Is IP a Lex Specialis?
Edited by Graeme B. Dinwoodie
Chapter 9: Provocations and challenges concerning enforcement and civil procedure in IP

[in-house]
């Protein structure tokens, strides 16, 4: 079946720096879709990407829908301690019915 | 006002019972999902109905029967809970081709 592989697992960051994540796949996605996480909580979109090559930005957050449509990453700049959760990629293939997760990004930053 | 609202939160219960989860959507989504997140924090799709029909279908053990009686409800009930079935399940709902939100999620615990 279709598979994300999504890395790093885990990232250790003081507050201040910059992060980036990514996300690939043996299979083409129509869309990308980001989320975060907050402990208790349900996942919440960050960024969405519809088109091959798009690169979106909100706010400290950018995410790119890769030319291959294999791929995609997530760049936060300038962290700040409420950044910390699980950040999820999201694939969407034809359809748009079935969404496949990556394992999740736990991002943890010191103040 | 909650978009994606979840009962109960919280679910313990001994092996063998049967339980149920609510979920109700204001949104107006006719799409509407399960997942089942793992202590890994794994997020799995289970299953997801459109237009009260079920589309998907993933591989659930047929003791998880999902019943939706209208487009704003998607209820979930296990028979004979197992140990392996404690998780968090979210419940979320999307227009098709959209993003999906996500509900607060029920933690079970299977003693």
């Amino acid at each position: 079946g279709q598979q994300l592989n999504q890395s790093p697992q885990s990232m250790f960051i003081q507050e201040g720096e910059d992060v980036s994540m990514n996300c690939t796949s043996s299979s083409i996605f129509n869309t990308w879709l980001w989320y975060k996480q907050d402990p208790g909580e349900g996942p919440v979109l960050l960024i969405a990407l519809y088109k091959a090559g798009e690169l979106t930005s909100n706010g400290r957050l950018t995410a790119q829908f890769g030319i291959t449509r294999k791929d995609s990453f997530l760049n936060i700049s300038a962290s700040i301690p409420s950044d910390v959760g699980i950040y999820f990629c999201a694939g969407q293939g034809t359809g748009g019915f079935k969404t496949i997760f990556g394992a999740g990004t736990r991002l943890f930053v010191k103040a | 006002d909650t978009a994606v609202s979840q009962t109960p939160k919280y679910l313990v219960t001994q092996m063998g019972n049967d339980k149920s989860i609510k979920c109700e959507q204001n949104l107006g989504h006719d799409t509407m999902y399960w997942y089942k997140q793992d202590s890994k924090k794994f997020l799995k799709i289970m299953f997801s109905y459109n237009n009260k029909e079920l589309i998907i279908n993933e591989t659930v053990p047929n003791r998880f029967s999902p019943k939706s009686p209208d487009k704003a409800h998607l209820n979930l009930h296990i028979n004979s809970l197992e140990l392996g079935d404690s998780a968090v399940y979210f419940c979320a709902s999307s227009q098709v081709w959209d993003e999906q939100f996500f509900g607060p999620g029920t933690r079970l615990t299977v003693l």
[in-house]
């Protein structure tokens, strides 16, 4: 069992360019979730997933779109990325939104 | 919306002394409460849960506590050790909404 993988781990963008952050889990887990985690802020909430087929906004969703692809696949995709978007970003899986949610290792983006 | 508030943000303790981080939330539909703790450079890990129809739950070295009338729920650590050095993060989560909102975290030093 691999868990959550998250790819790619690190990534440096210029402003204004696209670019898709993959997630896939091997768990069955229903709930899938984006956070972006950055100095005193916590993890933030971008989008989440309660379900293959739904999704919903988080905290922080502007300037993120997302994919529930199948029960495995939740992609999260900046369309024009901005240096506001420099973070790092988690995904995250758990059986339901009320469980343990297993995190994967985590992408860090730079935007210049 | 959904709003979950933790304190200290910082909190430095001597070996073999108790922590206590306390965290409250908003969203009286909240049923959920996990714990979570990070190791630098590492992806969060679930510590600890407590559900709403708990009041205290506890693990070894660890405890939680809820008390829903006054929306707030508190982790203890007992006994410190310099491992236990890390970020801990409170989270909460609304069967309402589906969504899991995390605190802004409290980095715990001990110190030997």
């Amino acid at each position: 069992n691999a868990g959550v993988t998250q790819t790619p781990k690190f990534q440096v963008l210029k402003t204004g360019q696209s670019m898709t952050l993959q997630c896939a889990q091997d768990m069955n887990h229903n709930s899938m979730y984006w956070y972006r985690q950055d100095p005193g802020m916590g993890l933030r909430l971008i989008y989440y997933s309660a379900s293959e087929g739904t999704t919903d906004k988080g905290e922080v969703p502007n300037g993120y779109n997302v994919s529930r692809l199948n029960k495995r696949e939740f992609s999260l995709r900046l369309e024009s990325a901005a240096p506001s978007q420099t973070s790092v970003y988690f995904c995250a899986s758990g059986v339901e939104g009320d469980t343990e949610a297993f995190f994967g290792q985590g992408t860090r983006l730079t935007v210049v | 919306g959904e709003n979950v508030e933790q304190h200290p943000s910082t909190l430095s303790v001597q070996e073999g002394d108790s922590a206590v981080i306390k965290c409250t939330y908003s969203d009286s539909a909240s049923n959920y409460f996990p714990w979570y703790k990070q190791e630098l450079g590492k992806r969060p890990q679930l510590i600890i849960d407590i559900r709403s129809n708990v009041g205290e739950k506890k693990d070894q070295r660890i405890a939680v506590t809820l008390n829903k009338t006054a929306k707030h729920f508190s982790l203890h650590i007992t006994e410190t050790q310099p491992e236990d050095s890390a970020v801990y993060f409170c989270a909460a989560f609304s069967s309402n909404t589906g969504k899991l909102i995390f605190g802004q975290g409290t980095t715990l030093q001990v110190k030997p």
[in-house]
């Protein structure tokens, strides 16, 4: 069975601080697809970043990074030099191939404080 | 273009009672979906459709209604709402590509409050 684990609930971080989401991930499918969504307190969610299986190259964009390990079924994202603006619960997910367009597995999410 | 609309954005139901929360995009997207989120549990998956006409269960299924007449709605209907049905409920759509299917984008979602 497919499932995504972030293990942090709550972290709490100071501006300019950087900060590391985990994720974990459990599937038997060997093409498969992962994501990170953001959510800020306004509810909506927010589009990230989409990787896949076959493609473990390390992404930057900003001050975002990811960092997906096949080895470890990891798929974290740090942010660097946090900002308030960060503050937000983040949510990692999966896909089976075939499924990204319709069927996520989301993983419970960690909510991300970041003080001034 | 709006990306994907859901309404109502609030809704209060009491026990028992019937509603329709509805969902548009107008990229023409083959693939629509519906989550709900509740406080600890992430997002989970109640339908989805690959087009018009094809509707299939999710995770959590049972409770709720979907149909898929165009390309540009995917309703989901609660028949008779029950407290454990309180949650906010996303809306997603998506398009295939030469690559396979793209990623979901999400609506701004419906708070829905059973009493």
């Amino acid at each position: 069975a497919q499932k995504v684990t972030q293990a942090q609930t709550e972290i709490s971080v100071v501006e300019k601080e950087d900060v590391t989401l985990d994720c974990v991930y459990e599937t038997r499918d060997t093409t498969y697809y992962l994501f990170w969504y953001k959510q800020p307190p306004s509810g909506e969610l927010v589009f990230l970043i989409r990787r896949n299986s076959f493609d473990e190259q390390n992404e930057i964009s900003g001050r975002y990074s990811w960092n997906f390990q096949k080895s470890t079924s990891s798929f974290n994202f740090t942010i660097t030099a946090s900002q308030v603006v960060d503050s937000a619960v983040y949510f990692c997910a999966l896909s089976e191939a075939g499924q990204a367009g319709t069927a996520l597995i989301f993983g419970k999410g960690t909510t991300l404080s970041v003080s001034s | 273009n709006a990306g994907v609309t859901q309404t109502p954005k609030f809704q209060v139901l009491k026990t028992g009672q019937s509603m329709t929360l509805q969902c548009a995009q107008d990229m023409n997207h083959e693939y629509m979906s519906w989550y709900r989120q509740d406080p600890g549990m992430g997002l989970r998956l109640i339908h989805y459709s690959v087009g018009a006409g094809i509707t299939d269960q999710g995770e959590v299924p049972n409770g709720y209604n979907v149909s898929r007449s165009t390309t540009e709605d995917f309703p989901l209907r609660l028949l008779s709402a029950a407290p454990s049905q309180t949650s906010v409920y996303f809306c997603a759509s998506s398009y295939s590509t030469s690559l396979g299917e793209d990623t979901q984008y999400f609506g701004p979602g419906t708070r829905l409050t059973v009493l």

Prosaic as they may seem, the rules of evidence, standards and burdens of proof, and provisional remedies, as well as the rules which govern the progress of cases and the conduct of trials, could well have a very significant effect on how punitive IP is in practice. These rules matter, both for the parties involved in litigation and for the health of the IP system as a whole. Well-designed litigation procedures can make the whole IP system work, but bad design can generate more litigation and costs, and undermine IP’s positive effects. This chapter argues that important things are happening, both internationally and domestically, in civil and criminal procedure and remedies specifically relating to IP, and that IP scholars need to pay more attention to these developments. More importantly, this volume addresses the question whether IP is a lex specialis: a specialised set of rules; a kind unto itself; separate to and different from other bodies of law. One purpose of asking this question is to explore whether doctrines and ideas from other bodies of scholarship can assist us to resolve problems and puzzles in IP. Developments in the civil procedure of IP law may be critiqued using implements from outside the usual IP toolbox.
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